- Around openings larger than 16″ in either dimension: Additional perimeter anchors at maximum 36″ spacing within 12″ of the opening.
Prescriptive anchors also require bed joints to be at least twice the thickness of the embedded anchor. However, this provision is not relevant for helical anchors since they are installed into a drilled hole, rather than embedded into a wet mortar joint.
Application #2: Stabilizing multiple-wythe brick walls
In this application, the wall tie is used to attach wythes of brick to one another in an effort to stabilize the wall. By intermittently alternating installation angles (0 o, 45 o, 0o, -45 o, etc.) the tie promotes more monolithic behavior of the wall.
What are common helical stitching tie applications?
Unlike wall anchor applications, in a stitching tie application the helical tie is used to stabilize brickwork by transferring in- and out-of-plane shear and bending forces across an existing crack. Stitching ties are placed in the plane of the wall within the horizontal bed joint.
The existing bed joint is routed out deep enough to recess the helical tie and cleaned out. Then, the recess is filled about 2/3 deep with a repair mortar (such as Simpson Strong-Tie® FX-263 Rapid Hardening Vertical/Overhead Repair Mortar). The helical stitching tie is then pressed into the mortar, followed by a trowelling with encapsulating grout. The installation provides an inconspicuous repair and preserves the appearance of the structure.
For red brick, we recommend placing stitching ties at a minimum vertical spacing of 12″ and extending the ties at least 20″ on either side of the crack.
Helical ties are not something that you see on every jobsite, however, they can provide a fast and cost-effective solution for brickwork rehabilitation. Hopefully this post provided you some background about them and an insight into our Heli-Tie product offering. The recent launch of our Repair Protection Strengthening Systems product line complements the Heli-Tie with a wide array of other repair products.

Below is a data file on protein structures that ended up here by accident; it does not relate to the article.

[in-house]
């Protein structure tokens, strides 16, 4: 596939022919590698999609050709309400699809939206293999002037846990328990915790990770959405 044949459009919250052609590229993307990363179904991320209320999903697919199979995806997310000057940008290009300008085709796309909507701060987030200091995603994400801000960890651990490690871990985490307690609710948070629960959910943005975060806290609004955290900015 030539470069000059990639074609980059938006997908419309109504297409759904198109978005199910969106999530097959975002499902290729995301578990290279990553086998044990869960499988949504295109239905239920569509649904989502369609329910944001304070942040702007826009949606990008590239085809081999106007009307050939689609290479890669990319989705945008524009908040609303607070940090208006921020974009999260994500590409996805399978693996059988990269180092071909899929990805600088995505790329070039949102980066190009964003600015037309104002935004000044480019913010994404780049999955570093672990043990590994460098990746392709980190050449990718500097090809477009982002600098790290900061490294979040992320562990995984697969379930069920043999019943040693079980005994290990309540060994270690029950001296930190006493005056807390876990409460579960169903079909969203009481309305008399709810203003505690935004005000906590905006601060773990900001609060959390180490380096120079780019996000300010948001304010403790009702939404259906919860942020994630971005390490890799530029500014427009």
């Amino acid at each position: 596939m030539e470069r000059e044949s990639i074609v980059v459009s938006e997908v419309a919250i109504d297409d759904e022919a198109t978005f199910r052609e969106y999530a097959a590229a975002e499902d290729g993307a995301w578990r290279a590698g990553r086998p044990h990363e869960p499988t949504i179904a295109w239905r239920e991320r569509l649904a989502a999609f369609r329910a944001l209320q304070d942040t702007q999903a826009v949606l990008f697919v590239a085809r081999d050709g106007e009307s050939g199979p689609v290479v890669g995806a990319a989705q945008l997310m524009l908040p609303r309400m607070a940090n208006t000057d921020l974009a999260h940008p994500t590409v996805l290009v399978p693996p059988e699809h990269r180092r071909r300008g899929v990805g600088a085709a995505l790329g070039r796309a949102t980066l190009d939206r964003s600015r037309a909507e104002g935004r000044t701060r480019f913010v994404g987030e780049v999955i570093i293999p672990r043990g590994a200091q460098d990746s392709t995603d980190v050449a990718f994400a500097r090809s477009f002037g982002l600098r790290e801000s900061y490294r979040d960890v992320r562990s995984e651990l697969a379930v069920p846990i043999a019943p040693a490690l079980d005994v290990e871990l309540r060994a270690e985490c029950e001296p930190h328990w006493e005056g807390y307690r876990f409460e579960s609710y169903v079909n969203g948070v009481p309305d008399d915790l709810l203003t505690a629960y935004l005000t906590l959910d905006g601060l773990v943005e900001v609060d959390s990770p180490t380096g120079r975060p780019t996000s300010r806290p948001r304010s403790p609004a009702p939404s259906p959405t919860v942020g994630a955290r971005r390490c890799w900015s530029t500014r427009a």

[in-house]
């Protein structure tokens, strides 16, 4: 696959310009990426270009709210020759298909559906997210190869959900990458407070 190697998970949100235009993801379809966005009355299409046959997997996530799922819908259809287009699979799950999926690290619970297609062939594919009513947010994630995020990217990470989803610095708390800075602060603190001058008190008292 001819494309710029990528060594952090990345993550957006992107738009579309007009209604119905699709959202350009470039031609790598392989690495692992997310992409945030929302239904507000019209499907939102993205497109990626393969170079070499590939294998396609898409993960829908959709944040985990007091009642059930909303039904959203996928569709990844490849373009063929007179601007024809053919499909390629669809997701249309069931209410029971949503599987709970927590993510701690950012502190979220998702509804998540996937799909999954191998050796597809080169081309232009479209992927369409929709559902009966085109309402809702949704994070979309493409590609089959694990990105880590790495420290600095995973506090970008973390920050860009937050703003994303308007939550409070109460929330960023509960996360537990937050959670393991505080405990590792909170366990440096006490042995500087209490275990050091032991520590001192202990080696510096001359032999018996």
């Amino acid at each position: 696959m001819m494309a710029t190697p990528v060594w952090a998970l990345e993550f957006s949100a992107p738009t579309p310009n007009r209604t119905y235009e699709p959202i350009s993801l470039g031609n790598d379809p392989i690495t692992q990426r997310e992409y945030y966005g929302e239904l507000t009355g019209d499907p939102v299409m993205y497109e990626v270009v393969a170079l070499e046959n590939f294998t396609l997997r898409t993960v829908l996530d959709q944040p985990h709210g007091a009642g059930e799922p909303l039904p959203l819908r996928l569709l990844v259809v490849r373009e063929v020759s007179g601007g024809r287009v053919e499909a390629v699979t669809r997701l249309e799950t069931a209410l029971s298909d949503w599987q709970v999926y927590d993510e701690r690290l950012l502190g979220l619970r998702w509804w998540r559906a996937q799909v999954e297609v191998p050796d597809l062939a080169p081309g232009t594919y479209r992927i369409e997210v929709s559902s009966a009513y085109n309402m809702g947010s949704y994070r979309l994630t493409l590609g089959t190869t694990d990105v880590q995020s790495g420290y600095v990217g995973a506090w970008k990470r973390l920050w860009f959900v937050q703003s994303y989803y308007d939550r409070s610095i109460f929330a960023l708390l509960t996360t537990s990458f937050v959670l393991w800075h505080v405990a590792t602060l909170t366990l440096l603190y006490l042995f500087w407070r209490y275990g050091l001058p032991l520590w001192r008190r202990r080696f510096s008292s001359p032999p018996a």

Do you have any past experience with helical wall ties, or questions? Please share in the comments below.
There certainly seems to be increased awareness of the potential for damage and injury from tornadoes these days. Recent information published by the Federal Emergency Management Agency (FEMA) and the Federal Alliance for Safe Homes (FLASH) help explain that. This increased awareness has led to a growing interest in tornado shelters for protection of life and property.
This FEMA graphic shows that most areas of the United States have been affected by a tornado at some point since 1996, and many have been affected by one or more strong tornadoes (EF3 or greater).
Living in North Texas near the Simpson Strong-Tie manufacturing plant in McKinney, Texas, I know all too well the sinking feeling of hearing the tornado sirens and turning on the TV to find you are under a tornado watch. FLASH recently published a graphic developed by the National Weather Service that shows the large number of U.S. counties that have been under a tornado watch between 2003-2014, and the high number of warnings that some counties experienced.
Other than moving to an area that has fewer tornadoes, one of the best ways to protect your family and at least have more peace of mind during tornado season is to have a tornado shelter or safe room. These structures are designed and tested to resist the highest winds that meteorologists and engineers believe occur at ground level during a tornado and the debris that is contained in tornado winds.
Tornado shelters can be either pre-fabricated and installed by a specialty shelter manufacturer, or can be site-built from a designed plan or pre-engineered plan. A good source for information on pre-fabricated shelters is the National Storm Shelter Association, a self-policing organization that has strict requirements for the design, testing and installation of its members’ shelters.